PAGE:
Children’s Cabinets in Minnesota and Iowa Share Successes and Challenges

March 21, 2022 | Paris Harper-Hardy

Seated kids peeking over the top of their booksIn winter 2021, ASTHO and CDC developed and conducted a series of interviews exploring successful state policies and practices to impact the health and development of children through early care and education. In Minnesota and Iowa, discussions specifically explored the experience of working with state Children’s Cabinets—boards, commissions, or councils that generally work to improve child and family health—and their efforts to address early childhood health and development. This report discusses the findings of those two case studies and the success and challenges of a state Children’s Cabinet.

Many states have established children’s cabinets or similar entities to coordinate all children’s services and to serve as policy advisors on children’s issues. Children’s Cabinets in states are typically comprised of leaders of agencies with child and youth serving programs, but the structure and responsibilities of Cabinets can vary from state to state.

Differing State Approaches Yield Positive Results

Minnesota’s Children’s Cabinet is composed of members from 22 different state departments, including the Departments of Health, Human Services, and Education. The Cabinet members are mostly commissioners, division directors, and other senior leadership. Minnesotan interviewees pointed out that their Cabinet was well supported by “recognition from the administration that kids’ long-term health and wellbeing starts early.” Their administration also has bipartisan support for reducing health disparities, and the Cabinet’s ability to provide data linking their initiatives to reduction in disparities is extremely helpful.

Instead of a cabinet, Iowa uses two collaborative state boards focusing on early care and education, and developmental health. The Boards are composed of agency director-level staff and some healthcare provider and other citizen members. Iowa is aligning the Boards’ activities to reduce duplication of efforts and clarify the points of intersection. The two Boards are mostly comprised of members from the Departments of Human Services, Education, and Public Health, as well as the Medicaid and Child Welfare programs.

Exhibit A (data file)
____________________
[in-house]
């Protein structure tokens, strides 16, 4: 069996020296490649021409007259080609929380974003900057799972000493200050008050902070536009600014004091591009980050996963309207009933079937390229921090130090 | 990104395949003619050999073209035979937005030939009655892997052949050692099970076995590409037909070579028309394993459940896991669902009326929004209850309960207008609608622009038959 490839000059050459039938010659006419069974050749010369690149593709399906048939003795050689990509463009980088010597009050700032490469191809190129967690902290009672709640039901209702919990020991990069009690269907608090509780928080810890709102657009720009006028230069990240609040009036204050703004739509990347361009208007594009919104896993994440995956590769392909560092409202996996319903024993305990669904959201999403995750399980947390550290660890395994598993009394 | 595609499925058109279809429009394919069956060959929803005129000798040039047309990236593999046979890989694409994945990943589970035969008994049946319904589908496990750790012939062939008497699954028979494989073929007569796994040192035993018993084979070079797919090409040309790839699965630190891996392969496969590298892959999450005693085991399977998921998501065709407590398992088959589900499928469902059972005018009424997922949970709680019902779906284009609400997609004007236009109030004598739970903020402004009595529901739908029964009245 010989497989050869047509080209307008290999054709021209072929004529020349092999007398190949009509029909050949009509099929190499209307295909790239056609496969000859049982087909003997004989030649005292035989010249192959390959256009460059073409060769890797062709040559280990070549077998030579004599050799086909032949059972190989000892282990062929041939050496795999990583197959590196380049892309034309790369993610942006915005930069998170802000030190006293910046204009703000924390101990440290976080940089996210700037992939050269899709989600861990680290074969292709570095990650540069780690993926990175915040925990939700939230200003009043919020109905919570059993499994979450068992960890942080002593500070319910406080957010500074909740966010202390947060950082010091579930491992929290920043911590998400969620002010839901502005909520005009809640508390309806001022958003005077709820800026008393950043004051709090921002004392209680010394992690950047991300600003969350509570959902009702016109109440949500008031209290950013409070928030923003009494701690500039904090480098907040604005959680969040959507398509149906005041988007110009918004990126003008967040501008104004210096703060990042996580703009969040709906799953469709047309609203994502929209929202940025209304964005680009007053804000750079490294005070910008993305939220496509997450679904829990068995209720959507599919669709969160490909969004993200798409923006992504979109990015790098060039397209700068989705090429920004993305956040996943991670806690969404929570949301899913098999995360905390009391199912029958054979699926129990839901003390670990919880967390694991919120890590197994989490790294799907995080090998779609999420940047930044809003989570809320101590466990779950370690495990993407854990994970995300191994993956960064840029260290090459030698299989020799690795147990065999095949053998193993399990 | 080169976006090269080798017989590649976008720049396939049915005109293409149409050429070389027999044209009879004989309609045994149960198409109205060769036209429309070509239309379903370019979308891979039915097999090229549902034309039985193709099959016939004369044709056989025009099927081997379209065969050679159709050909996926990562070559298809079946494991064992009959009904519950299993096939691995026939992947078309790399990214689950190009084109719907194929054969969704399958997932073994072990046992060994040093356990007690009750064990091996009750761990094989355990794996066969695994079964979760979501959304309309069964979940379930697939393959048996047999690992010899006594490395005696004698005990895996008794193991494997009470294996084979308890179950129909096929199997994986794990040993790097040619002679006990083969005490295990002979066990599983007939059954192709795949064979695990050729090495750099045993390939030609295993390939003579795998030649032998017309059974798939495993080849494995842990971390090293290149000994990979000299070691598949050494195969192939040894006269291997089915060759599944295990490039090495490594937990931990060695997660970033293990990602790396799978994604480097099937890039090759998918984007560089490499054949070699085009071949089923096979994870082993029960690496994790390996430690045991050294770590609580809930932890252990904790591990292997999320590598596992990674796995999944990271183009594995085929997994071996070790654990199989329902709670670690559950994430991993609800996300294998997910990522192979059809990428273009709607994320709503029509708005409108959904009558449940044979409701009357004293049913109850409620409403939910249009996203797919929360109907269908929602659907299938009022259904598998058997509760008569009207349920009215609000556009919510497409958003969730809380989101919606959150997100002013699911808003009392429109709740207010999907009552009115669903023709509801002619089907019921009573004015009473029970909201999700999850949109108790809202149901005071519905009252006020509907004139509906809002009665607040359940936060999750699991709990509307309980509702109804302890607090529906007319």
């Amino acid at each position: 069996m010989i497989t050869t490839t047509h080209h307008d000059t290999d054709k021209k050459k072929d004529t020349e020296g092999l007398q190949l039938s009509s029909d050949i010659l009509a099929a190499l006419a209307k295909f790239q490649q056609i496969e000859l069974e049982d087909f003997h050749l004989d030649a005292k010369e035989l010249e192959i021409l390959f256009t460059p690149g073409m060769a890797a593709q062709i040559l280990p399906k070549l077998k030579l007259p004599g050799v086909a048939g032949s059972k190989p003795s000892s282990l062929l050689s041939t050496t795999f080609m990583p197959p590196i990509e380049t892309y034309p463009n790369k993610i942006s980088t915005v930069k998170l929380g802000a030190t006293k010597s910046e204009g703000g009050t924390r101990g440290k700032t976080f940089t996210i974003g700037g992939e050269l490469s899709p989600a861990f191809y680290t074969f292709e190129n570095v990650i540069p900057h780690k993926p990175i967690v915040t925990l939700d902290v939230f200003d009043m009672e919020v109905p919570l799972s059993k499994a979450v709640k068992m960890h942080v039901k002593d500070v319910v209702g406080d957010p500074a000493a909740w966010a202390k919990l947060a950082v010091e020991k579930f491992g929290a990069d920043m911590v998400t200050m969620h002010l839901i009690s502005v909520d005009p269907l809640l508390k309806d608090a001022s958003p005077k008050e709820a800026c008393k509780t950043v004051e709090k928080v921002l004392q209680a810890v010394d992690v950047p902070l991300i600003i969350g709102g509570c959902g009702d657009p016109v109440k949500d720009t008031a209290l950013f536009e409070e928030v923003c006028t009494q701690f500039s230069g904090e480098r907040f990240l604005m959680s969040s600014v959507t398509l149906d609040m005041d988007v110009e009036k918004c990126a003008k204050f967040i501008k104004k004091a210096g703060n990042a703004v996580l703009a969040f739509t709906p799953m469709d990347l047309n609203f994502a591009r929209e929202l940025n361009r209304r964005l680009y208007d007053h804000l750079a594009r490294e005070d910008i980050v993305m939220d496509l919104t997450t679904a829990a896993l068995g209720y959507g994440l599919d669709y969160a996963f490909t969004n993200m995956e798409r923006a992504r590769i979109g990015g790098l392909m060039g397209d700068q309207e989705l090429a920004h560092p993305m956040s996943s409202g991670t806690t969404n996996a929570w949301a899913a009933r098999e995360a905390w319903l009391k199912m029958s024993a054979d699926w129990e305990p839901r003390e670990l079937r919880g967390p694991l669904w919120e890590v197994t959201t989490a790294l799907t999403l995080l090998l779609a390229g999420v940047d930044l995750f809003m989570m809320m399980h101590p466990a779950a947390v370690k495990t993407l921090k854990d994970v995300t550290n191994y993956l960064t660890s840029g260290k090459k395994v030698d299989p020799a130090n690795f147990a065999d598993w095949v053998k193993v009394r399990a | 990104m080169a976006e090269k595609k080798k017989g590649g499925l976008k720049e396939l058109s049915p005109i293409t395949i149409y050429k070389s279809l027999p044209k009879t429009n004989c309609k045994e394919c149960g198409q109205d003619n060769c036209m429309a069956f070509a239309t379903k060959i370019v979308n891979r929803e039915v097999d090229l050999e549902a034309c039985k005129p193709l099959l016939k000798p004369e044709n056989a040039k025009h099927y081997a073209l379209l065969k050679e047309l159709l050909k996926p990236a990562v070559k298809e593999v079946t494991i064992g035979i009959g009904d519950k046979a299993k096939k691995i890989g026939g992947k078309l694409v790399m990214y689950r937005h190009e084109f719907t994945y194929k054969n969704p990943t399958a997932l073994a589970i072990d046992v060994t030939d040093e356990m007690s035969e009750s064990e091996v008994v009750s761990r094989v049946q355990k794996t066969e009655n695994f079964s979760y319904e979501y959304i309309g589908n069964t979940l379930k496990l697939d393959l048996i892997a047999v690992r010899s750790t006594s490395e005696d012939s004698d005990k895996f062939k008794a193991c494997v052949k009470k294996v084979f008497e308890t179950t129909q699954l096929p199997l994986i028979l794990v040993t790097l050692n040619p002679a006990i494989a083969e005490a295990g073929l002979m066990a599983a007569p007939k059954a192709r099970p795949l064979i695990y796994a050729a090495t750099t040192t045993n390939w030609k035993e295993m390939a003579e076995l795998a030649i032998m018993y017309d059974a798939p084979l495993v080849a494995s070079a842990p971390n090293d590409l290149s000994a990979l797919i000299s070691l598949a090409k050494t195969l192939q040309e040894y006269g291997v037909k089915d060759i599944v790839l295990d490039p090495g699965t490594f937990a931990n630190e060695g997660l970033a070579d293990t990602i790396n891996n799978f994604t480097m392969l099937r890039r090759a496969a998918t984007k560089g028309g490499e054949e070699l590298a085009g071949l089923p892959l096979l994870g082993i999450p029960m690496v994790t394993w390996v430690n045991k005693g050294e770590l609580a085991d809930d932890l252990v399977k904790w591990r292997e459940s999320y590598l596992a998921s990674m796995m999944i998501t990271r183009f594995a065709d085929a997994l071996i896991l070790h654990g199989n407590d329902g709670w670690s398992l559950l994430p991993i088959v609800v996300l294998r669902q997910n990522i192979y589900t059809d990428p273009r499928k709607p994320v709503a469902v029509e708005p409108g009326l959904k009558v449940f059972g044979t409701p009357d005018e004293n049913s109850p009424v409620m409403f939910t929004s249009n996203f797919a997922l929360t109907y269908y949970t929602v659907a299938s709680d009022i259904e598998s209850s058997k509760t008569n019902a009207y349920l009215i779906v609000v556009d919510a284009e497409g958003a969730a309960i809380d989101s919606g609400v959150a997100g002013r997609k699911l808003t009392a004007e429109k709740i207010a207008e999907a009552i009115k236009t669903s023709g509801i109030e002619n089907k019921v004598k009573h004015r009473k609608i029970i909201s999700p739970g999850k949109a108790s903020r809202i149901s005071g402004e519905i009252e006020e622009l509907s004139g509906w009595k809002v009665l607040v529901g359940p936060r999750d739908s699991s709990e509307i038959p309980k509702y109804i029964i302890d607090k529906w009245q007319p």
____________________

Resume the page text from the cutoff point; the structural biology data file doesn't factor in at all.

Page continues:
Both states agree that active support from state leadership is indispensable. And interviewees from both states applauded Children’s Cabinets/Boards for driving collaboration, facilitating a holistic view of how different agencies contribute to early childhood development, and preventing siloed efforts.

Cabinets/Boards in both states are highly engaged in advocacy work within their governments, promoting the early children development agenda in various ways.


  • Increasing early learning scholarships, including a preschool development grant, by successfully advocating with legislature members.
  • Building funding for maternal mortality review.
  • Advocating for more community involvement in the Title V needs assessment to inform government decision-making.


  • Promoting universal screening for developmental delays program for children.
  • Advancing best practice initiatives, such as early intervention, children’s mental health and children’s behavioral health.
  • Developing a credentialling system for home visiting programs to meet evidence-based- or a promising practice standard.
  • Implementing and promoting a culturally congruent community-based doula program.
  • Increasing childcare nurse consultation services by building a strong structure in the state.
  • Starting to develop an integrated data system for early childhood indicators.

Siloes and Miscommunication Remain Challenges